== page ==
Customary international humanitarian law explicitly states that parties to the conflict must do everything feasible to assess whether the attack may be expected to cause incidental loss of civilian life, injury to civilians, damage to civilian objects, or a combination thereof, which would be excessive in relation to the concrete and direct military advantage anticipated.
(4) There has certainly been a sharp decrease in the intensity of the fighting, although different organisations date the start of the decline differently – ISAF from 2010 (see graphs here for its figures) and ANSO (cited earlier) from 2011. See this AAN blog on the different ways ISAF, the UN and ANSO count casualties and attacks which may help explain the discrepancy.
ISAF sees the lower Taleban activity as proof of the degradation of the movement’s capabilities, whereas ANSO sees a mutual de-escalation:
The structure of the conflict has not changed… The current reduction is a controlled process rather than an imposition on either side. We conclude that the reduction of armed opposition groups is a deliberate and reversible response to the international military forces’ withdrawal.
(5) The trend towards the bulk of civilian casualties being caused by insurgents has continued, rising, according to ANSO, from 87per cent of all casualties in 2011 to 90per cent in 2012.
(6) For details, see the Human Rights Watch 2004 report, ‘Enduring Freedom’ Abuses by U.S. Forces in Afghanistan and a recent Open Societies Foundation report, the most comprehensive to date on the CIA’s involvement, globally, in torture and extraordinary rendition; it details how many detainees were brought from outside Afghanistan and kept secretly in ‘black sites’ where they were interrogated and maltreated.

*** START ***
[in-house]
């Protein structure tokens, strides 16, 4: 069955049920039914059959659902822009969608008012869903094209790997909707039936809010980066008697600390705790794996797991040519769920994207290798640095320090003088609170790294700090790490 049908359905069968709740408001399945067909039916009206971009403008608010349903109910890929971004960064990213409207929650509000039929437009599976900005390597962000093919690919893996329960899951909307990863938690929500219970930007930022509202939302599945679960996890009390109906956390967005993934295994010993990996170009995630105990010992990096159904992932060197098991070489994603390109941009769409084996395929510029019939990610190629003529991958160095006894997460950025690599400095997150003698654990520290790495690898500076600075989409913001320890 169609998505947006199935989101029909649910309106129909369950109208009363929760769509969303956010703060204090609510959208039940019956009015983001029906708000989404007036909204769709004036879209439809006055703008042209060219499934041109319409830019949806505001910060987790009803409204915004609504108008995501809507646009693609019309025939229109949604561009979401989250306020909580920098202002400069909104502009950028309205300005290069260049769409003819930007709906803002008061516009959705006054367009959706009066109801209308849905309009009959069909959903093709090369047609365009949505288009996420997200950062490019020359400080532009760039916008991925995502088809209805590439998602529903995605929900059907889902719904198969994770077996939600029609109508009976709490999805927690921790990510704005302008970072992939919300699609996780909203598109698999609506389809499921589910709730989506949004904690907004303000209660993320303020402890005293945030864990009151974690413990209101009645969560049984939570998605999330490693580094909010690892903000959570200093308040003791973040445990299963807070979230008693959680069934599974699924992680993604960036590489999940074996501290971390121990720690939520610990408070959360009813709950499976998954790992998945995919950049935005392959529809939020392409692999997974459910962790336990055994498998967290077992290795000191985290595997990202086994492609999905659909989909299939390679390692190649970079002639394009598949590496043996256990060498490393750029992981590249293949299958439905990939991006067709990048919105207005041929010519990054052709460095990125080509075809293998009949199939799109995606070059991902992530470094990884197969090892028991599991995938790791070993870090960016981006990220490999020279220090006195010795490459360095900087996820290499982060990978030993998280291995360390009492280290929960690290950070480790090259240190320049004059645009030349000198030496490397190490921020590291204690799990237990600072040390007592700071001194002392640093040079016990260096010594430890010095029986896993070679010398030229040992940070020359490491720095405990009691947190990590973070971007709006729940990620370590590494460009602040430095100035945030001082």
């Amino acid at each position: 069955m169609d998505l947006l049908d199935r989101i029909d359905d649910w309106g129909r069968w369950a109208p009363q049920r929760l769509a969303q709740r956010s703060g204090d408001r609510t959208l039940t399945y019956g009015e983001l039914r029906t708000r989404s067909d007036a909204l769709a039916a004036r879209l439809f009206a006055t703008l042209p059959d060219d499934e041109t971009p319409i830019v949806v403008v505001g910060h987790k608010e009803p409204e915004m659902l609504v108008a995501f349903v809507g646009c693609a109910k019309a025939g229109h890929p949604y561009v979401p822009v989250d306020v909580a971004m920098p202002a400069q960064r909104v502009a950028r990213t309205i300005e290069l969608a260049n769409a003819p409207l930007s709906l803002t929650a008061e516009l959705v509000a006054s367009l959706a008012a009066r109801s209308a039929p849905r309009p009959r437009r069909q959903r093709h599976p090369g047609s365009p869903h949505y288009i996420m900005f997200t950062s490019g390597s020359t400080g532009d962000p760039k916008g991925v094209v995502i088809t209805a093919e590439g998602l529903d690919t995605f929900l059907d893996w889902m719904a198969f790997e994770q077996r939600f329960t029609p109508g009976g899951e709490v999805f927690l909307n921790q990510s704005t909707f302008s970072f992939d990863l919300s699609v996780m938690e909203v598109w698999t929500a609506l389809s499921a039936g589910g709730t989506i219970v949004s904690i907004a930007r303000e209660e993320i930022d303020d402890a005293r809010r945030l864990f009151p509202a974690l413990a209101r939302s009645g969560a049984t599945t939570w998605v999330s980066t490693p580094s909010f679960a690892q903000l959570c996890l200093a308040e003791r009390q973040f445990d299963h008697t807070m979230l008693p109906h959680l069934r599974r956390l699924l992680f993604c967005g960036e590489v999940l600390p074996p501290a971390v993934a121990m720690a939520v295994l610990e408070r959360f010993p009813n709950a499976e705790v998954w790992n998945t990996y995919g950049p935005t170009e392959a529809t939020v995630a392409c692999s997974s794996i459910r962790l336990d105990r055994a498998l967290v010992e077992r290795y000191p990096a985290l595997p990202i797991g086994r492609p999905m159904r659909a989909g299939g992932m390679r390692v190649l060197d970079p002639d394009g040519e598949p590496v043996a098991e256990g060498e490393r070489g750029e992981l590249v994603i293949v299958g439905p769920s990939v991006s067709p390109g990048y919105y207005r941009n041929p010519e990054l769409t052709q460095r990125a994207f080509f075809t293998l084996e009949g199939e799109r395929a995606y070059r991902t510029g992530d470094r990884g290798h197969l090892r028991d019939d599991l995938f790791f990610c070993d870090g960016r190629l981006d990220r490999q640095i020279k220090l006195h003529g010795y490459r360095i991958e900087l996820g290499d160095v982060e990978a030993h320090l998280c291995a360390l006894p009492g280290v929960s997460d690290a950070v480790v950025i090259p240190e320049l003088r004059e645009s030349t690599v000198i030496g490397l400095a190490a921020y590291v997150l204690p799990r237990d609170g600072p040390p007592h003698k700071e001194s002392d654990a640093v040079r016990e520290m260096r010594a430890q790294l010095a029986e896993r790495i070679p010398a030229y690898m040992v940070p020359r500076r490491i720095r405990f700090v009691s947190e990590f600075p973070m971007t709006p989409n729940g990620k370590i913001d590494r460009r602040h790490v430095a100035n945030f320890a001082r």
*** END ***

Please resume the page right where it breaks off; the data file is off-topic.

(7) Some nations deploying to ISAF have never detained Afghans. Most who did, transferred them to NDS. The US alone has kept its own detention operations, keeping some detainees, involving largely, it seems, those picked up by the non-ISAF forces of Operation Enduring Freedom, at Bagram.
(8) The transfer of prisoners from foreign forces deployed in Afghanistan to the Afghan authorities would be covered by Article 3 of the Convention Against Torture which provides that, ‘no State Party shall expel, return (‘refouler’) or extradite a person to another State where there are substantial grounds for believing that he would be in danger of being subjected to torture.’
(9) AAN has been particularly concerned when civilians are killed as a result of breaches in the laws of armed conflict (see reporting here, here and here).
Photo: Gen Allen with Afghan women – he was hailed on the social media today for his remark that improving the situation of Afghan women was key to ensuring that Taleban won#t sway majority of public opinion. Photo from ISAF website.
This article was last updated on 9 Mar 2020